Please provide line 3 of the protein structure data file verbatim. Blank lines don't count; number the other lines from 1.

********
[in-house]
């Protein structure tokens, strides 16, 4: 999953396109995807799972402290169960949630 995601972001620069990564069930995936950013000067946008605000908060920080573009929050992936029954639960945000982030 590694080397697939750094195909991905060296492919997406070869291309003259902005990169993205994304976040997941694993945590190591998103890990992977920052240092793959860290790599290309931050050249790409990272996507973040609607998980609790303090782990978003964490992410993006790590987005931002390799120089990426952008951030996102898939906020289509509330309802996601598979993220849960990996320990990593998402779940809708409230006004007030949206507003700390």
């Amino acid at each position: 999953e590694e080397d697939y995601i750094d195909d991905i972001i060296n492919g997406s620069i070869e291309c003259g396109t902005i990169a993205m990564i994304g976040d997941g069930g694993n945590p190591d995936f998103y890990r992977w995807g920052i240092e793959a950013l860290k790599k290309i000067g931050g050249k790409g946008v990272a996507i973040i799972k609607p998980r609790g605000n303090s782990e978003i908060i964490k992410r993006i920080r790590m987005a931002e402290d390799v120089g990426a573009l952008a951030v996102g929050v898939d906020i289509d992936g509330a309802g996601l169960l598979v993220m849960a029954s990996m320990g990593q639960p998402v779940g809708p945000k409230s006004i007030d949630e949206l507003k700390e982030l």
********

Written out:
């Amino acid at each position: 999953e590694e080397d697939y995601i750094d195909d991905i972001i060296n492919g997406s620069i070869e291309c003259g396109t902005i990169a993205m990564i994304g976040d997941g069930g694993n945590p190591d995936f998103y890990r992977w995807g920052i240092e793959a950013l860290k790599k290309i000067g931050g050249k790409g946008v990272a996507i973040i799972k609607p998980r609790g605000n303090s782990e978003i908060i964490k992410r993006i920080r790590m987005a931002e402290d390799v120089g990426a573009l952008a951030v996102g929050v898939d906020i289509d992936g509330a309802g996601l169960l598979v993220m849960a029954s990996m320990g990593q639960p998402v779940g809708p945000k409230s006004i007030d949630e949206l507003k700390e982030l």